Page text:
5 Cash Advance Apps That Don’t Use Plaid

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Before the digital era, people would sometimes visit storefronts that offered something called payday loans. With exorbitant interest rates, these companies would provide upfront pay when you needed it, using your upcoming paycheck as collateral.

For the unbanked or those who didn’t have good enough credit to secure a credit card, these loans could be lifesavers to put food on the table, help keep a car from being repossessed, keep the electricity on or to pay the rent. These loans could also be used for emergency circumstances like car repairs, medical issues or a sudden death in the family.

But they came at a high price. The Consumer Financial Protection Bureau says the average payday loan is $320, but the average interest for that loan is $520.

Today, payday loans have been largely replaced by cash advance apps. The apps serve the same purpose: Providing people with money before payday to get through a tight situation. While some charge interest and fees, others don’t charge fees unless you need the money expedited. But, let’s face it, if you are using a cash advance app, it’s probably an emergency that requires expediting funds.

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Still, the fees on cash advance apps tend to be lower than payday loans and many have no interest charges. But most require you to download an app called Plaid that links all your bank accounts and finance apps for security and ease of use. Some people shy away from Plaid because it requires them to link their bank account to a third-party app that is not their payment provider. In other words, Plaid is a middleman in transactions between consumers, banks and payment platforms, including many cash advance apps. People may trust the app they are using — whether it’s PayPal or a cash advance app — but they might be hesitant to trust a third-party that they haven’t researched or, in some cases, even heard of.

What Is Plaid?

Plaid powers many well-known financial apps, including Venmo, Betterment, Chime and Dave. Plaid connects with more than 11,000 financial institutions across North America and Europe, according to the company website.

Plaid encrypts data and transmits it securely, acting as a conduit between banking and finance apps and businesses or consumers who use the apps.

Is Plaid Trustworthy?

Plaid employs security and encryption protocols to protect your data. It also offers 2-factor authentication protocols, which some banks may not. Plaid provides convenience and security when it comes to managing your money online. The company’s terms of service promise to never rent or sell your information to other companies, allowing you to control which companies have access to your data and specifically what data can be shared with those companies.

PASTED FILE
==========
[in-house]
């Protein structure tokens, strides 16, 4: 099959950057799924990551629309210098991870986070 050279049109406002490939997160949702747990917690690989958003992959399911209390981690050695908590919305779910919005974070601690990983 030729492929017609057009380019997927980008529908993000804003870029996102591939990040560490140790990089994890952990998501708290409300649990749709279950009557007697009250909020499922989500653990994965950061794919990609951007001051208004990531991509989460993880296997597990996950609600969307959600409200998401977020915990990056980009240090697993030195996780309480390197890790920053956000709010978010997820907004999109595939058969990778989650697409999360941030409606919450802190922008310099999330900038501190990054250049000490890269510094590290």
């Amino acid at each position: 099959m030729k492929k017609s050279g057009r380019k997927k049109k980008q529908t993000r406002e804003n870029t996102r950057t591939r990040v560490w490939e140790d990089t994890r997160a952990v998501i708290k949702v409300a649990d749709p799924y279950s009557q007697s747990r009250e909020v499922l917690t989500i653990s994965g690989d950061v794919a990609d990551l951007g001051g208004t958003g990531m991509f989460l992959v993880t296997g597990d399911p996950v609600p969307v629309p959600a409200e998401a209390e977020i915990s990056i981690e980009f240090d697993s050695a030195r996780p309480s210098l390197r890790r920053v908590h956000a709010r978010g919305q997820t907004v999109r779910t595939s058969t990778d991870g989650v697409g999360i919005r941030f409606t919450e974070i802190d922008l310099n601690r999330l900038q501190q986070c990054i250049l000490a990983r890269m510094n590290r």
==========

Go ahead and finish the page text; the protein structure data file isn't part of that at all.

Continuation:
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However, even with protocols and certifications in place, Plaid faced a class action lawsuit alleging that the company took “improper actions” when securing connections between users’ bank accounts and online apps or financial services, according to a report from Fox29. The suit alleged that Plaid obtained more data than was necessary for the transactions and also obtained user login credentials through its interface, Plaid Link. Plaid users between January 2013 and Nov. 19, 2021, may have received money as part of the class action lawsuit. However, the lawsuit took place prior to Plaid’s acquisition by Visa, the highly reputable, and largest credit card network in the U.S.

Still, bad publicity, especially when it comes to security and finance apps, tends to linger and many people may remain hesitant to download Plaid for their banking and personal finance needs. You may be wondering, are there cash advance apps that don’t use Plaid?

Fortunately, yes, there are cash advance or earned wage apps that do not use Plaid.

Cash Advance Apps That Don’t Use Plaid

If you are looking for cash advance apps that don’t use Plaid, keep reading to find out more about them.

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1. B9 Advance

B9 Advance is a membership-based cash advance app that allows you to access up to 100% of your paycheck instantly once your account is set up. The membership fees range from $9.99 to $19.99, depending on your membership level. The basic $9.99 account allows you to withdraw up to $300 instantly during each pay cycle.

To use B9, you must have a checking account that is set up to receive direct deposits from your employer. According to the B9 privacy policy, users can connect to the B9 cash advance app through Argyle Systems instead of Plaid, but only if their employer uses Argyle to manage employee data. Otherwise, you’ll need to use Plaid to connect and receive your advance payment.

You also need to have made at least $300 via direct deposit within the past two weeks prior to receiving a cash advance through the app to qualify for the service.

2. CashMaster

CashMaster offers a variety of services, including title loans, loans that are backed by your vehicle as collateral, and cash advances or payday loans of $50 to $500. If you prefer not to use the app, you can receive a check advance in person at a CashMaster location in Tennessee or Alabama.